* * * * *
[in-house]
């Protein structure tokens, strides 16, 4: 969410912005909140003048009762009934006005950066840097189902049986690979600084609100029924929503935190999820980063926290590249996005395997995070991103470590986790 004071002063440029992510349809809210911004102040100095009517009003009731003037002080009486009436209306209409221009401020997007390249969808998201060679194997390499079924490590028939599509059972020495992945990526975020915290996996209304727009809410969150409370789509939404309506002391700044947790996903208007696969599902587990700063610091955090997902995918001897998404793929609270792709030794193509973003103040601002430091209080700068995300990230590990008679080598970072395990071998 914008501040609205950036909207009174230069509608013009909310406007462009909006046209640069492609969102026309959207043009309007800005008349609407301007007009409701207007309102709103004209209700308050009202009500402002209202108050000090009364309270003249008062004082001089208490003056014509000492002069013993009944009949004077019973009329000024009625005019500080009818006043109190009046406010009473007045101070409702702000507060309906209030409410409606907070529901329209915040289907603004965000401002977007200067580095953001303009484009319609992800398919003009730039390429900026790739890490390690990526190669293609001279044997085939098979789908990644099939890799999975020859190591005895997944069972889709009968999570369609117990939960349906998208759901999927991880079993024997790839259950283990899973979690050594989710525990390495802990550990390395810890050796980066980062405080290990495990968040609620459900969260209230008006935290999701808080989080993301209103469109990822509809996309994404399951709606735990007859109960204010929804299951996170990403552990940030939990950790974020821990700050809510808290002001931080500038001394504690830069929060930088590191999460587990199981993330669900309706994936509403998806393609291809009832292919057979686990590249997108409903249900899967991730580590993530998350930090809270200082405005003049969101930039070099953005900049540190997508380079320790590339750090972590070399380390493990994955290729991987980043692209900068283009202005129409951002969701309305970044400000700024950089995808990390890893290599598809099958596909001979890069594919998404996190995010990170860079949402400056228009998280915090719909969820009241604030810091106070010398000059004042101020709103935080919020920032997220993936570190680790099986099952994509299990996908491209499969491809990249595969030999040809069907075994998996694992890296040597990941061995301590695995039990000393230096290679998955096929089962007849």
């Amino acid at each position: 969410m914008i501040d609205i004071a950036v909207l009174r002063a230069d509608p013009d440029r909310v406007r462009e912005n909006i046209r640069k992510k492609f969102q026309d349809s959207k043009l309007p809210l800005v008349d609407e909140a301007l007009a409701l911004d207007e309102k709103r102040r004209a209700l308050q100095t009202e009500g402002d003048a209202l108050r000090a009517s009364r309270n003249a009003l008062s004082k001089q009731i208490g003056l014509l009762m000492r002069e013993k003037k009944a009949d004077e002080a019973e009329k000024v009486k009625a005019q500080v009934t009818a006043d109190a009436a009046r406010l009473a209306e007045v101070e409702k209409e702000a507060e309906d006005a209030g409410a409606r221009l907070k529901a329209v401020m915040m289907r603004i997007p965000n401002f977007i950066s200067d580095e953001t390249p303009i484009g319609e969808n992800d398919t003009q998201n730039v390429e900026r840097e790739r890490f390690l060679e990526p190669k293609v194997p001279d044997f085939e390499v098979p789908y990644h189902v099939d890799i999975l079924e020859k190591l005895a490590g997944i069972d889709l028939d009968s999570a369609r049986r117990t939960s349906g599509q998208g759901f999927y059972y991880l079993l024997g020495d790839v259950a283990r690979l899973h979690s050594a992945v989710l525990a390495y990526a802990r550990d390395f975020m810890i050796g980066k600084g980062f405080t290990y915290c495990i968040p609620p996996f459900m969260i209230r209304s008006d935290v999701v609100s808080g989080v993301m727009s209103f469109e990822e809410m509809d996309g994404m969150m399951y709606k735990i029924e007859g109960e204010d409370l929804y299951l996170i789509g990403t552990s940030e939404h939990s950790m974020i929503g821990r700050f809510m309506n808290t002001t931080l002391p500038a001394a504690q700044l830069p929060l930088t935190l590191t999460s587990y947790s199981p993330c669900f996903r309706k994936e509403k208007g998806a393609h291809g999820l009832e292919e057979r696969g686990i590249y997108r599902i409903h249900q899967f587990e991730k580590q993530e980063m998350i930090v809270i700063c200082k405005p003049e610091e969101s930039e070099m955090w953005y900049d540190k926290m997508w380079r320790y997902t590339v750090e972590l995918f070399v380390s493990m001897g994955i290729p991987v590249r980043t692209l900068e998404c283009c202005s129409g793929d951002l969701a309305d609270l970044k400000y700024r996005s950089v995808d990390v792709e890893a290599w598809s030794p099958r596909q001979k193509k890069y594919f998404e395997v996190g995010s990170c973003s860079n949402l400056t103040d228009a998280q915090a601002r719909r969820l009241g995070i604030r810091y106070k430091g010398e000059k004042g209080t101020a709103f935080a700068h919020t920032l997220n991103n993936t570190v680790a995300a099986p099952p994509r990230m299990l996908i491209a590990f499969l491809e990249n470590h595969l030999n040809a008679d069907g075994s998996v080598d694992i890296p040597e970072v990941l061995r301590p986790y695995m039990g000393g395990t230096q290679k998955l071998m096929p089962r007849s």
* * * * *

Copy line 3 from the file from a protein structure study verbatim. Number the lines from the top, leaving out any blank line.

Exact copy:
């Amino acid at each position: 969410m914008i501040d609205i004071a950036v909207l009174r002063a230069d509608p013009d440029r909310v406007r462009e912005n909006i046209r640069k992510k492609f969102q026309d349809s959207k043009l309007p809210l800005v008349d609407e909140a301007l007009a409701l911004d207007e309102k709103r102040r004209a209700l308050q100095t009202e009500g402002d003048a209202l108050r000090a009517s009364r309270n003249a009003l008062s004082k001089q009731i208490g003056l014509l009762m000492r002069e013993k003037k009944a009949d004077e002080a019973e009329k000024v009486k009625a005019q500080v009934t009818a006043d109190a009436a009046r406010l009473a209306e007045v101070e409702k209409e702000a507060e309906d006005a209030g409410a409606r221009l907070k529901a329209v401020m915040m289907r603004i997007p965000n401002f977007i950066s200067d580095e953001t390249p303009i484009g319609e969808n992800d398919t003009q998201n730039v390429e900026r840097e790739r890490f390690l060679e990526p190669k293609v194997p001279d044997f085939e390499v098979p789908y990644h189902v099939d890799i999975l079924e020859k190591l005895a490590g997944i069972d889709l028939d009968s999570a369609r049986r117990t939960s349906g599509q998208g759901f999927y059972y991880l079993l024997g020495d790839v259950a283990r690979l899973h979690s050594a992945v989710l525990a390495y990526a802990r550990d390395f975020m810890i050796g980066k600084g980062f405080t290990y915290c495990i968040p609620p996996f459900m969260i209230r209304s008006d935290v999701v609100s808080g989080v993301m727009s209103f469109e990822e809410m509809d996309g994404m969150m399951y709606k735990i029924e007859g109960e204010d409370l929804y299951l996170i789509g990403t552990s940030e939404h939990s950790m974020i929503g821990r700050f809510m309506n808290t002001t931080l002391p500038a001394a504690q700044l830069p929060l930088t935190l590191t999460s587990y947790s199981p993330c669900f996903r309706k994936e509403k208007g998806a393609h291809g999820l009832e292919e057979r696969g686990i590249y997108r599902i409903h249900q899967f587990e991730k580590q993530e980063m998350i930090v809270i700063c200082k405005p003049e610091e969101s930039e070099m955090w953005y900049d540190k926290m997508w380079r320790y997902t590339v750090e972590l995918f070399v380390s493990m001897g994955i290729p991987v590249r980043t692209l900068e998404c283009c202005s129409g793929d951002l969701a309305d609270l970044k400000y700024r996005s950089v995808d990390v792709e890893a290599w598809s030794p099958r596909q001979k193509k890069y594919f998404e395997v996190g995010s990170c973003s860079n949402l400056t103040d228009a998280q915090a601002r719909r969820l009241g995070i604030r810091y106070k430091g010398e000059k004042g209080t101020a709103f935080a700068h919020t920032l997220n991103n993936t570190v680790a995300a099986p099952p994509r990230m299990l996908i491209a590990f499969l491809e990249n470590h595969l030999n040809a008679d069907g075994s998996v080598d694992i890296p040597e970072v990941l061995r301590p986790y695995m039990g000393g395990t230096q290679k998955l071998m096929p089962r007849s």